There was discussion of moving her to the ICU since post partum medical team weren’t really suited for task but they figured out it was better to put her in the larger labor and delivery rooms (where mothers usually give birth naturally) which have a better nurse coverage. At this point her pain has improved somewhat but she also has breathing issues (possible pneumonia from surgery/anesthesia), possible blood clots, and her blood measurements are still not out of the woods. She has continued to advocate for herself forcefully-she repeatedly is told here thats she’s such a strong woman, but she doesn’t want to have to be a strong woman, she wants medical science to do that job. Instead of a loving few days in the hospital, it’s been pretty traumatic.
The seeming inability for nurses and medical staff to initially believe her has been such a disappointment to say the least. It’s hard to believe there isn’t unconscious/implicit bias at work here against Black and/or younger looking patients like her – https://www.aamc.org/news-insights/how-we-fail-black-patients-pain. Magically when she was able to speak and use medical terminology, or mention her academic or work background, everyone then actually seems to believe her. This isn’t new-this has happened to her for her life, but it’s been especially tragic here.
But I end we are all hopeful that things will be cleared up in due time and we will all get to go home together as a family soon. We were able to spend 4 hours with us today in the suite which helped our mood though is still mostly in nursery. Please keep us (particularly Mrs. Barred, Jo) in your thoughts/prayers/good vibes.
[edited to add 11/14: We’re grateful for the heartening response we’ve received from real life and Internet friends and family, as well as stories I’ve gotten from other women (not just people of color) who’ve had similar harrowing stories of pain relief neglect or childbirth. Just a few things to add: this post was really based on what Mrs. Barred said to 5 or 6 doctors, nurses and a social worker Thursday and Friday. I had planned to post something when we were discharged but she told me that it made most sense to post now. Because of those conversations she had, (and my backup as needed) her standard of care currently appears (fingers crossed) to be closer to what he had wished and expected-her needs are being seemingly addressed and there is a clear shared desire to get her out of here healthy and discharged with the baby and me. There still were a couple doctors yesterday who didn’t get that pain is manifested quite differently by people who suffer chronic pain than others, but they were schooled quickly by us. She still is on some oxygen and has an upsetting number of tubes sticking out of her (a IV tower alongside each side of bed), but again in stable, slowly improving condition. She’s aware of the patient advocate (she asked for her at one point; she’s used it many times before when needed) and the GW patient bill of rights (Mrs Barred actually helped write them a decade or so ago and had to say “this is my right” multiple times this week to get them to do something they should have done anyway ).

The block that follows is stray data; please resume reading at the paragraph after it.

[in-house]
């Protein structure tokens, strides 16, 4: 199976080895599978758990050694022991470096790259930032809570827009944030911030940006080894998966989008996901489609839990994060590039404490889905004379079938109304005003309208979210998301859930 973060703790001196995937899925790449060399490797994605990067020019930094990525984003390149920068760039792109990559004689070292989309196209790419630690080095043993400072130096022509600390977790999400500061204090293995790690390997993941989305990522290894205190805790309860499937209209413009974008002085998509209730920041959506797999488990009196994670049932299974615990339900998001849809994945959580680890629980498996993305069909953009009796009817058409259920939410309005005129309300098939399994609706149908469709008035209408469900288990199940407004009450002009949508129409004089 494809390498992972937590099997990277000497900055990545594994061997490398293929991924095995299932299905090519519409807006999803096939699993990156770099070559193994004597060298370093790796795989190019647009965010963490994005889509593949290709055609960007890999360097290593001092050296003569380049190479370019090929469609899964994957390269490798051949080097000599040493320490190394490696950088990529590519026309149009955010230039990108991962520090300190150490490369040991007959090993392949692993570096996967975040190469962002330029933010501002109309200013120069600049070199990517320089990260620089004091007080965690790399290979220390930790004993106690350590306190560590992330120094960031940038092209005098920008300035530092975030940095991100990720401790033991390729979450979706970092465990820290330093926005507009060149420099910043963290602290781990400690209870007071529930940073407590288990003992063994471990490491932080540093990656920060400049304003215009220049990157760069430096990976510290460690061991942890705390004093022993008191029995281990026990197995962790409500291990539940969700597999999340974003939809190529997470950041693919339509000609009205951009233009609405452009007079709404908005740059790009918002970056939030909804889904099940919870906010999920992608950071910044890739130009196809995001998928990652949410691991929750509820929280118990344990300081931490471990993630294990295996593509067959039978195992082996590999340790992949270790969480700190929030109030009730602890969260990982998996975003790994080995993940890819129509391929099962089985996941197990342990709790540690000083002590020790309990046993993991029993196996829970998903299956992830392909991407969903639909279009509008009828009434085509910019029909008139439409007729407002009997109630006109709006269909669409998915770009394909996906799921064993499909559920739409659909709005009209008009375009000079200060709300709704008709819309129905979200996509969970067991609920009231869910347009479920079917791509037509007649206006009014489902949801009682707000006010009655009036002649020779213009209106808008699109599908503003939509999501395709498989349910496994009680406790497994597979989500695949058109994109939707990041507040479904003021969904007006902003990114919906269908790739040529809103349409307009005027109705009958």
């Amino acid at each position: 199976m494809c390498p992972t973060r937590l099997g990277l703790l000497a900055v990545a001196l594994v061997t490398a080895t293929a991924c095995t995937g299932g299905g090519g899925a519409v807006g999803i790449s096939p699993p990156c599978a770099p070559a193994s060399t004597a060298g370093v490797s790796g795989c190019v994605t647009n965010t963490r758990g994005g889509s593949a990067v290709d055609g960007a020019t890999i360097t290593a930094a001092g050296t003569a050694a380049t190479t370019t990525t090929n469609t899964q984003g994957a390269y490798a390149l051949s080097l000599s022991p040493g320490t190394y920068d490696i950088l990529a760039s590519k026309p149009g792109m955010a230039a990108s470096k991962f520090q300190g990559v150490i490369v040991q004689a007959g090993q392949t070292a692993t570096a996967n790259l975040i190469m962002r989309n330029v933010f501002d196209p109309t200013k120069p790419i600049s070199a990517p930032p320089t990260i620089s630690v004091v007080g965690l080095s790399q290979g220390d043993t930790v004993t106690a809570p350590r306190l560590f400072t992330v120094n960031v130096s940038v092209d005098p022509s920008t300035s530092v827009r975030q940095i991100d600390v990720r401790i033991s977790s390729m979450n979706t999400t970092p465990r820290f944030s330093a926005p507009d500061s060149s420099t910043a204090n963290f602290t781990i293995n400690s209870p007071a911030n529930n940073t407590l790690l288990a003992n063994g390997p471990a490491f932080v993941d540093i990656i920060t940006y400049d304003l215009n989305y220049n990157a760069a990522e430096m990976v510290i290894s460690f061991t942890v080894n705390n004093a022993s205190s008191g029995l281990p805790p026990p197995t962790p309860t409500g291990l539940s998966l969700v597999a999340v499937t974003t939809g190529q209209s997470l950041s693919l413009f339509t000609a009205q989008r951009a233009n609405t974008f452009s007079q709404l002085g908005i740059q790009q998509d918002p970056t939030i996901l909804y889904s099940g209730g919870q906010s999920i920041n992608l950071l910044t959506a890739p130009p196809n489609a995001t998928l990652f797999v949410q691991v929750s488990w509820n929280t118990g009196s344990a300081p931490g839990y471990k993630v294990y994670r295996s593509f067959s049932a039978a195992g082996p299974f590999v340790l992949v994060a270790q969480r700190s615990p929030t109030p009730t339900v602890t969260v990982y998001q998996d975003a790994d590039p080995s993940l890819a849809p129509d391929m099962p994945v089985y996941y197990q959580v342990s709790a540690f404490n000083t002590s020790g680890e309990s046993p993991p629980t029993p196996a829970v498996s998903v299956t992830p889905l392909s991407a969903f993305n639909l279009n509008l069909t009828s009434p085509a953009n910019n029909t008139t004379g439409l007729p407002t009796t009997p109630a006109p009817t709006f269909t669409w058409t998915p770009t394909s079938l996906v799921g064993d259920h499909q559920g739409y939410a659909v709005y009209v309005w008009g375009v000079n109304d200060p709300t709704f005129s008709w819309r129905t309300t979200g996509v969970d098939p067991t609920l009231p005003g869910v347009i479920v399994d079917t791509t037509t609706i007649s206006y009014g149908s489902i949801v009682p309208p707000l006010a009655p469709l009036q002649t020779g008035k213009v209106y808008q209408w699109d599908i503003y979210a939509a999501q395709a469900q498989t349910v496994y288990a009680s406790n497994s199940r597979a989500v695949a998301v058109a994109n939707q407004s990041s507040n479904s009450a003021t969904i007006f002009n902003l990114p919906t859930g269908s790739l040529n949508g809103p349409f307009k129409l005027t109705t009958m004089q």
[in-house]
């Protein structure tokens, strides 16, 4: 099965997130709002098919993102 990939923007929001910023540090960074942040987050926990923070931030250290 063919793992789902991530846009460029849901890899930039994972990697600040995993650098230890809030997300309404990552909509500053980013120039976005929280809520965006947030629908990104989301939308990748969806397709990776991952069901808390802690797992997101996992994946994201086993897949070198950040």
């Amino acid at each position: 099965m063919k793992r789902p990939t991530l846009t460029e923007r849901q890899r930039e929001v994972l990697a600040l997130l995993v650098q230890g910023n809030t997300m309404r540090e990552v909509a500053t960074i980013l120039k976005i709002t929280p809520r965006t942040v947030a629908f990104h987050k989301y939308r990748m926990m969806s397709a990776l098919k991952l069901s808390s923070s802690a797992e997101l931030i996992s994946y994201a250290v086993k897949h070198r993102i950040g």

This account is our perspective and perception of what has occurred. The medical staff, sometimes in the moment, but usually after the fact, have provided mostly unsatisfactory-in-the-end rationales and explanations about why they did what they did (often pointing to concerns about respiration). But this does not change the fact that there was seemingly little to address her concerns at the time and significantly, little to acknowledge/use her extensive pain management and medical history at GW to address these issues. Coordination of care was seemingly lackluster in execution, which resulted in miscommunication to both us and other members of the team and unnecessary delays. We’re both hoping the team here takes long term lessons that can make sure this doesn’t happen again. And to be clear there have been a few docs and nurses who have been incredible and we will never forget their kindness in their actions and words.]
[11/15 Update: Yesterday an anesthesiologist came by our room and said to her “You probably don’t remember me, but I was the anesthesiologist down in the operating room at 5:25a on Thursday. And I just wanted to say how impressed how calm you were in what must have been a scary situation. You’ll be such a great mother how you advocated for yourself.” My wife told me that she had looked around at every person in the operating room and said calmly “Please don’t kill another Black mother. I want to go home with my baby.”]